Financial Advisors: Are You Taking Care of Yourselves?
The expression “You can’t pour from an empty glass” doesn’t just apply to overworked, overtired new moms. In the case of our current global crisis, it can be applied to the medical professionals on the front lines, parents juggling work while homeschooling their children, grocery store and gas station workers covering shifts for sick colleagues.
It can be applied to financial advisors, as well.
It’s likely that you’ve been spending more time than usual easing your clients’ troubled minds and reassuring them about their portfolios. And that’s a good thing: engaged, accessible financial advisors who are also wearing cheerleader and therapist hats will emerge on the other side of this pandemic with stronger client relationships (and possibly more clients in general).
But it’s critical to avoid the trap of serving only your clients and not yourself. After all, this is a scary, unprecedented time for every single one of us. We’ve never been here before. And we don’t know how long we will be. You probably have doubts, insecurities, and concerns of your own: maybe your spouse was laid off. Or your kids are home from school, and now you’re a teacher as well as a financial professional. Maybe you have a parent with higher risk of infection.
And while it may be hard to see them, there are silver linings to be found during our forced quarantine. One of them is extra time. Most of us are working remotely, which gives us back the time we used to spend commuting. And we quite literally can’t go out to dinner, to bars, to the movies, or shopping, except to the grocery store. “Wait a second,” I’m sure you’re thinking. “I thought this was going to be about the good things.”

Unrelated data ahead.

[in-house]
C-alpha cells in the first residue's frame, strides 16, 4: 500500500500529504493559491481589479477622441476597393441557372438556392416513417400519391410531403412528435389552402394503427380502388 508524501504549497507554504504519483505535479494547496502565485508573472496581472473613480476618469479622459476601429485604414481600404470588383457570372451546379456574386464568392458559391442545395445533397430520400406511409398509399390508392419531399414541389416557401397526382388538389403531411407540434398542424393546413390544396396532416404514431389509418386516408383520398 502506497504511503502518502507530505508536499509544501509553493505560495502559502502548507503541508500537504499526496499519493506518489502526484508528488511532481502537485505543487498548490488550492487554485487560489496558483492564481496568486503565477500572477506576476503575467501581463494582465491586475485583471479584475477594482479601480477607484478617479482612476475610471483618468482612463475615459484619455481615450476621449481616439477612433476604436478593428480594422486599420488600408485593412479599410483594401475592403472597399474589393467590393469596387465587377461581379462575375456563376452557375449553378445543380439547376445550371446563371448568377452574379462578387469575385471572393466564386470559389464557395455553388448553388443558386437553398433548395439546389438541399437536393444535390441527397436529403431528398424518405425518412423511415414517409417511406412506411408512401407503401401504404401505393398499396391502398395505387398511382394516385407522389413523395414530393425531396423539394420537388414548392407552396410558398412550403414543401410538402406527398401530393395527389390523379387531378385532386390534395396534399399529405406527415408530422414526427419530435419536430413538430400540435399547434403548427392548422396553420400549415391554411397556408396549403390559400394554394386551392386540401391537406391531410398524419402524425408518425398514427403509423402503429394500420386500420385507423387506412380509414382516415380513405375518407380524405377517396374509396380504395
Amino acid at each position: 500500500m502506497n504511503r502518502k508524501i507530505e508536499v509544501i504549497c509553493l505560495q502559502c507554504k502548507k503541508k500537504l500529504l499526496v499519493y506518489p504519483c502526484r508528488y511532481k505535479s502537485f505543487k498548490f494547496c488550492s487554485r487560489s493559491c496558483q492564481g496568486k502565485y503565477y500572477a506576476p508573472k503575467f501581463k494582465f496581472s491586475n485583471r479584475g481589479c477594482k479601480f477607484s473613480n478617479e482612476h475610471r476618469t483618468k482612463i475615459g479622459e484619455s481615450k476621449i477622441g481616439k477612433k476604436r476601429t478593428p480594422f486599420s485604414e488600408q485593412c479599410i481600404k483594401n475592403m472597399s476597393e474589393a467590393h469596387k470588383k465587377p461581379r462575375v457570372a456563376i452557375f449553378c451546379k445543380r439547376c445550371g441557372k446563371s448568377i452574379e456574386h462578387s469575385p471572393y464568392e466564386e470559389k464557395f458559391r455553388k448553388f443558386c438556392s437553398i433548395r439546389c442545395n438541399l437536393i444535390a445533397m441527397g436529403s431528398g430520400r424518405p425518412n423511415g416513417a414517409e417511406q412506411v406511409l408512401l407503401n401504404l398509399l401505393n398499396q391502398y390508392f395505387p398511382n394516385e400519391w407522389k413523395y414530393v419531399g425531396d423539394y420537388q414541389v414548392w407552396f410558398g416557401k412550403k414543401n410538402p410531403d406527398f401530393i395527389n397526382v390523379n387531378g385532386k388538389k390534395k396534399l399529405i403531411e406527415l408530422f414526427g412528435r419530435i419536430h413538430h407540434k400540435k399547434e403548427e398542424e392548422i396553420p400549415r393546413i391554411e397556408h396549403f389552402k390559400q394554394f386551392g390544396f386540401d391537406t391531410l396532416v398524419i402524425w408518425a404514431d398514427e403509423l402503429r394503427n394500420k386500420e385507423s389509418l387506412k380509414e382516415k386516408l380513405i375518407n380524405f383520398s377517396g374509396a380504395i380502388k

It is. Without all that traditional noise, there are tremendous opportunities right now for you to focus on your own health and wellness—which can, in turn, make you a better, more effective, more energetic and empathetic advisor (and could have the bonus effect of improving your family relationships, as well).
Let’s start with fitness.
Gyms are closed—but outside isn’t. The simplest, most natural form of exercise is walking, and it doesn’t require a single thing except a decent pair of sneakers. And the benefits of walking are countless: improved mood, increased cardiovascular function, enhanced balance and coordination, healthy weight maintenance, management or prevention of heart disease, high blood pressure, and diabetes—the list goes on.
If you have children who can walk with you, make it a family affair. Or get them out on bikes. In fact, get yourself out on a bike if you have one, and have access to safe roads or trails.
Maybe you’re missing your favorite fitness classes. There’s no substitute for an in-person workout with all the regulars in your Thursday morning boot camp, but many fitness professionals and studios are offering virtual classes free of charge or with extended free trial periods while the pandemic persists.